One week ago tonight was the opening reception for The Meaning of Wood at South Puget Sound Community College in Olympia (details in sidebar ==>>).
Peter left work early so we could make the trek south to arrive before the crowd so I could take pictures.
It’s a good thing we did; this is the scene an hour in (thanks to Peter for taking this picture while I mingled).
As was the case when this show appeared in Longview, it was curated by Suze Woolf. Continuing her work painting burned trees, these are her works. Tauromachia is painted on shaped watercolor paper, then mounted to foam core so it sits out from the wall, achieving a dimensional affect.
The work under plexi, Inverse, is cast paper, molded from actual burned branches, with painted versions above. I’d seen these when she was originally casting and love the finished assemblage.
My forests continue to grow. Forest of Tomorrow? is now at ~85 trees. Inspired by Suze’s obsession, my dead trees form a vein, as though they had been touched by fire and the smaller adjacent trees spared. It was a happy accident that the black trees are the tallest.
Forest of Yesterday has grown to five Brown Paper Trees, each of a slightly different design.
This may be the final showing for the tallest tree. At over 5 1/2 feet tall and 2 feet wide, it is transported in six pieces and assembled in place. The height, coupled with the weight of the paperclips that join the toilet paper tubes, makes it unstable at the top. This time, we leaned it against the wall and nailed it to the pedestal base to keep it from falling.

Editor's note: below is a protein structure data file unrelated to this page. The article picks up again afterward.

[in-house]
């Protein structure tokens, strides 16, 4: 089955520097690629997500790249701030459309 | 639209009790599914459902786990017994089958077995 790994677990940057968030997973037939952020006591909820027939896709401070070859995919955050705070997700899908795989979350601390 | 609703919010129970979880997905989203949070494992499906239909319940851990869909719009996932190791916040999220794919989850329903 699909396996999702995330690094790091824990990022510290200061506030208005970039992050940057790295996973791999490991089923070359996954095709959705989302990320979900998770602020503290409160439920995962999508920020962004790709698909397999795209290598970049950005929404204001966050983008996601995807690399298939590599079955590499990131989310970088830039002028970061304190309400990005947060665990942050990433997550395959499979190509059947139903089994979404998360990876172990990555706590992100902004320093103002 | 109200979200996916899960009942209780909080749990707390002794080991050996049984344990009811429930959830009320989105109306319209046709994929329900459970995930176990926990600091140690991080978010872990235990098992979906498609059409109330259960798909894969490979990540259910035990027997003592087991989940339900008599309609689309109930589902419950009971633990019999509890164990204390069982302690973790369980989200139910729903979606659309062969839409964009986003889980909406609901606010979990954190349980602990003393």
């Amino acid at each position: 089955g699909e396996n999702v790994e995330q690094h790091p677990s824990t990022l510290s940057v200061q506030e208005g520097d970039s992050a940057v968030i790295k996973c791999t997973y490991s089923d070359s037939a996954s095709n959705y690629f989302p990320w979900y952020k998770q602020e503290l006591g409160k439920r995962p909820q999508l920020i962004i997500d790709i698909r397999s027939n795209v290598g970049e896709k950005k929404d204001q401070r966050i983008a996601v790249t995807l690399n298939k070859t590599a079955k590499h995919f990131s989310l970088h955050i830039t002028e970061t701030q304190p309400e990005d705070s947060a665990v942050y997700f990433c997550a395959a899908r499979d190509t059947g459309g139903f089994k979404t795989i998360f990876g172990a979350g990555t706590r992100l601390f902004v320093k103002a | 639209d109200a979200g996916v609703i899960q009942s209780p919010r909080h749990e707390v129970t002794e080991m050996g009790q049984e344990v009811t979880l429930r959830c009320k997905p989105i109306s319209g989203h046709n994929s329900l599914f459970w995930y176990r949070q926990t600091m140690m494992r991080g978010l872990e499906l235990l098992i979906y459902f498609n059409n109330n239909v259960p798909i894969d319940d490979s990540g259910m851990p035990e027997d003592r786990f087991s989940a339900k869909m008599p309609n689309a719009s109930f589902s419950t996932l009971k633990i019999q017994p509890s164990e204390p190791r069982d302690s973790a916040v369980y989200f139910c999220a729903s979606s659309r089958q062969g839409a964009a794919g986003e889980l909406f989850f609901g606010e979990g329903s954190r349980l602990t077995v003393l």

On the other hand, with reviews like this one, perhaps I’ll work on ways to strengthen the structure.
The gallery manager, Nathan Barnes, suggested attaching one tree to the wall. It took us some time and input from show co-organizer Kathy Gore Fuss to find the right arrangement of the others.
Kathy’s painting Cedar IV, is on the right in the photo below. She paints the forest near her home in Olympia. I hear she has a fabulous studio and hope to visit when we take the show down.
Also pictured are Horizontals 36, 37, and 38 by Stephen Kafer. This photo doesn’t begin to do them justice – they are assembled from different types of wood, the grain and rough broken ends showing the real beauty of the wood.
Wood Solace by Perri Lynch Howard, is on the right. This is a new addition to the show with lovely detail of undulating wood laminate strips mounted on a wood base.
Ironically, one of my favorite pieces from Longview, named Solace, by Aaron Haba, also used wood to create movement.
This is a packed show, in a smaller space. I like the intimate, single floor arrangement. The pieces seem to play with each other more. I have more photos to illustrate that thought but will save for another post.